“What did I do today? Let me think”
Eloise, age 4
During our “focused weeks” this Summer Term we explored in detail a specific educational approach every time. As part of this process, we made a lot of progress in implementing more elements of the High Scope approach. This is one of the four core early years educational methodologies that we follow as part of our overall hybrid philosophy.
An important piece of research into language development and how it can be used as an indicator of a child’s well-being, was published recently, and we have been looking at its implications for early years practice.
The report highlights the centrality of language development for the overall development of a child (in the wider social, emotional, and cognitive contexts). In the words of its authors:
Early language acquisition impacts on all aspects of young children’s non-physical development. It contributes to their ability to manage emotions and communicate feelings, to establish and maintain relationships, to think symbolically, and to learn to read and write.
We are pleased to announce that our Barnet / Enfield nursery school has been selected as the Client of the Month for September 2016 by A&L.
Among various nurseries in Cockfosters, Enfield, Barnet, Potters Bar and the surrounding areas, Alphablocks Nursery School is unique in its unwavering commitment to personalized learning and its hybrid approach in early education, combining Montessori, Reggio Emilia, High Scope, and Forest Schools. You can read the full interview here.
Being outside is often the ideal environment for children to learn. An environment where they can explore different textures, natural sounds, their own physical movements, and experience fundamental things like going down a slope or balancing on a wall. The wide-ranging Every Child a Talker (ECaT) study had reported that children were also a lot more communicative and vocal in an outdoor environment. Outdoor play has a positive impact on children’s well-being, as it gives them the freedom to explore and express themselves through a wider range of movements and sounds. Here at Alphablocks Nursery School we are fully aware of the importance of outdoor play and, in this post, we explain how we make the most out of the opportunities it provides.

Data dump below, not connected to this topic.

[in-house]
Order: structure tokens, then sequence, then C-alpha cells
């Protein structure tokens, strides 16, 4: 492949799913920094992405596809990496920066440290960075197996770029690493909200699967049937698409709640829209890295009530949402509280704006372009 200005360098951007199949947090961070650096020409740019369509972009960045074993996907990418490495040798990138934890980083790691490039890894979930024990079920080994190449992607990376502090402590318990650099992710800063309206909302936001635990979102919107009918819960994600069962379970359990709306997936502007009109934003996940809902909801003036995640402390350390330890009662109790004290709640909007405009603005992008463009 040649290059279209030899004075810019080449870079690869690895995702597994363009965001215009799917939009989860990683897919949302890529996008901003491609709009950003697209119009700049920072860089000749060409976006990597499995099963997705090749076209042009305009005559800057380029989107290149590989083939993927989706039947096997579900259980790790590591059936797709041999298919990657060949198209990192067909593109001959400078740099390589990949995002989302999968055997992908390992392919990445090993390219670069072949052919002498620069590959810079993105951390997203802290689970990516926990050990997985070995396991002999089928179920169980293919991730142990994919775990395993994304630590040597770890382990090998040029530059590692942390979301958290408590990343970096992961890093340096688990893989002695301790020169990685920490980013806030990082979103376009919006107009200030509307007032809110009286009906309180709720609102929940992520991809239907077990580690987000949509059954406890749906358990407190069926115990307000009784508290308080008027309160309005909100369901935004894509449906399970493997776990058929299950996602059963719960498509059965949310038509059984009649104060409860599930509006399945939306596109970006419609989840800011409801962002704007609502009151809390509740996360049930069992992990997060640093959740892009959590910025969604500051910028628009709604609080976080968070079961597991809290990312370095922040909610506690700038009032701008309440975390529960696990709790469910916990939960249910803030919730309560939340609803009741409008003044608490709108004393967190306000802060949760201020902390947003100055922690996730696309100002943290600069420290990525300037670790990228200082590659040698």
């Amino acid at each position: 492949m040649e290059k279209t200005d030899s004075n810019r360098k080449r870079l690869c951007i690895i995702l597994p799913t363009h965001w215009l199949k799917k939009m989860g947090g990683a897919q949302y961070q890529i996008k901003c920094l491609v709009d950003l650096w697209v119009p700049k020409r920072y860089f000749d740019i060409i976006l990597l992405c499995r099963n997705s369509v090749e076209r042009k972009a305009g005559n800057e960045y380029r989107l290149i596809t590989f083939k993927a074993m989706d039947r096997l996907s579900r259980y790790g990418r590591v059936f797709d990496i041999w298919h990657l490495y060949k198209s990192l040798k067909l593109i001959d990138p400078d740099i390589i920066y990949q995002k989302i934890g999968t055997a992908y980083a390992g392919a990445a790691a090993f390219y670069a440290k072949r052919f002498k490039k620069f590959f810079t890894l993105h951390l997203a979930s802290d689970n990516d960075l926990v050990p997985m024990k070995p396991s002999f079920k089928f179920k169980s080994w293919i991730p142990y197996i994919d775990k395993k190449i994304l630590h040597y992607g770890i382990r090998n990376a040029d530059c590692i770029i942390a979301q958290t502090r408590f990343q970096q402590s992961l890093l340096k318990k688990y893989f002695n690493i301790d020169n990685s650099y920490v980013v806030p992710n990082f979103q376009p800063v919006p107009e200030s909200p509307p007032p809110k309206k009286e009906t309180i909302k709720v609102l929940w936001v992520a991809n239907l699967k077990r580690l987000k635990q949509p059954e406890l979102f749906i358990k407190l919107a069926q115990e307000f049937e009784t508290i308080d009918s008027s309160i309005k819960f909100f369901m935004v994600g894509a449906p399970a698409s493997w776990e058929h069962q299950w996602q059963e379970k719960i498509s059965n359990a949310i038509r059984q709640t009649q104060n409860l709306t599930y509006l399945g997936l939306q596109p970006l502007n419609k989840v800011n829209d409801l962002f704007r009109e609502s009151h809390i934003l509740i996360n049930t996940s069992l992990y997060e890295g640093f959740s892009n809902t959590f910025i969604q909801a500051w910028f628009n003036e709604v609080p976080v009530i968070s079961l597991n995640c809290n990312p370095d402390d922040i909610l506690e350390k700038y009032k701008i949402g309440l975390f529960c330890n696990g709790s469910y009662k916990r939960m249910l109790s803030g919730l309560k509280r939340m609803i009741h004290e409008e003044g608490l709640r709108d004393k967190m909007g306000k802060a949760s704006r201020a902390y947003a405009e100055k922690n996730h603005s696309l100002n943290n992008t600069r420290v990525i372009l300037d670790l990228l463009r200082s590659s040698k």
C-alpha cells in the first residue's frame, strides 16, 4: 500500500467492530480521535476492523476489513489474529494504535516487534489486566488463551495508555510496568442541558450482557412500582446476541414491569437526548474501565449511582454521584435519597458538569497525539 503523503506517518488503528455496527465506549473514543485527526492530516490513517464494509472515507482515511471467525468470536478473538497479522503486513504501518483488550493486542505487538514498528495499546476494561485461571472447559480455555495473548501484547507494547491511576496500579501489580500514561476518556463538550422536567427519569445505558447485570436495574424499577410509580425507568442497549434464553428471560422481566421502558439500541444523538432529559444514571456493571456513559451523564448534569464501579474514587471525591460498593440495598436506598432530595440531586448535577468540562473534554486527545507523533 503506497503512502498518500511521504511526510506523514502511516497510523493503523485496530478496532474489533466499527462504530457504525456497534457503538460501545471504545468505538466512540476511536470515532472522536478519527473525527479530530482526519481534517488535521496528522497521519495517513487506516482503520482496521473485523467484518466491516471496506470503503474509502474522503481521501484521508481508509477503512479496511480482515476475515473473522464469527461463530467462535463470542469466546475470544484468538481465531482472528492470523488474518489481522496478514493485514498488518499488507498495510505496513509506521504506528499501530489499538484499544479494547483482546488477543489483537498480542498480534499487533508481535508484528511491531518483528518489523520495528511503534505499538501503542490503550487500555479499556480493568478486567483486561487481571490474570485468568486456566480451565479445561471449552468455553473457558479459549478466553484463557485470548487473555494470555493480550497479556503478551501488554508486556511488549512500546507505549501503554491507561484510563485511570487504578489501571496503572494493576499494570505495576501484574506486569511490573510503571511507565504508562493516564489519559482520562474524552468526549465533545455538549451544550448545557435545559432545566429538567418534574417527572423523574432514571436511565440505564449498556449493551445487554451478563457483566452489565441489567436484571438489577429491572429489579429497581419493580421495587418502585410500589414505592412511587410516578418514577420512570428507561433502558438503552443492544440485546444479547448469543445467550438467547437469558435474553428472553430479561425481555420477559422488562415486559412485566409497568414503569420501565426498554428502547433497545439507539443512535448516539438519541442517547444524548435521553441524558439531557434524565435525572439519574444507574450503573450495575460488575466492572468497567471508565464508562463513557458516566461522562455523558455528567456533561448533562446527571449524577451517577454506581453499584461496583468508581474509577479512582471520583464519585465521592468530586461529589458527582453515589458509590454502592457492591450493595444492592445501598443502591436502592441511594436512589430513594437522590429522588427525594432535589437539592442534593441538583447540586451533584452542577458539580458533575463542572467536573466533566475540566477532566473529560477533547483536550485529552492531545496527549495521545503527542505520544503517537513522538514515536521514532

The Early Years Foundation Stage Framework underlines the importance of outdoor play in providing opportunities for young children to be active and interactive, as well as to develop their movement, control and co-ordination. Outdoor learning helps children develop space awareness and it supports overall physical development, including posture, balance, and muscle development. Even though there is no doubt whatsoever as to these benefits (and many more!) that outdoor play provides, young children don’t spend enough time in outdoor environments, and this sets the scene for their future attitudes in the first classes of primary school.
But what is it that makes the outdoors such an ideal learning environment? For young children, this is because a natural environment is inherently interesting for them, and attractive in a fundamental way, due to its multisensory aspects, where children can use all of their senses and many different skills at once. It allows them to take risks and observe new things every day like a new sound or the changes in the seasons. At the most basic level, it helps children learn without them even realizing it.
The ‘Reggio Emilia’ approach to education originated in Northern Italy right after the end of World War II. It was created by Lorris Malaguzzi, a teacher, and parents who lived in the area around Reggio Emilia. The number of Reggio settings grew rapidly and the reputation of the alternative approach grew stronger over the years. During the last quarter century it has attracted international attention. In this post, we look at the many benefits of this approach to early years education.
A key principle of the Reggio approach is the recognition that children have rights when it comes to their learning. The child is put at the centre of the practice by being treated as a ‘knowledge bearer’. By valuing children in this way educators must put more emphasis on really listening to the children. Our school fully adopts and promotes this principle: every member of staff at Alphablocks Nursery School & Pre-Prep, Hadley Wood, is expected to listen and give ample time and space to children to express themselves.
Reggio Emilia is an innovative approach to early years education – Alphablocks Nursery School & Pre-Prep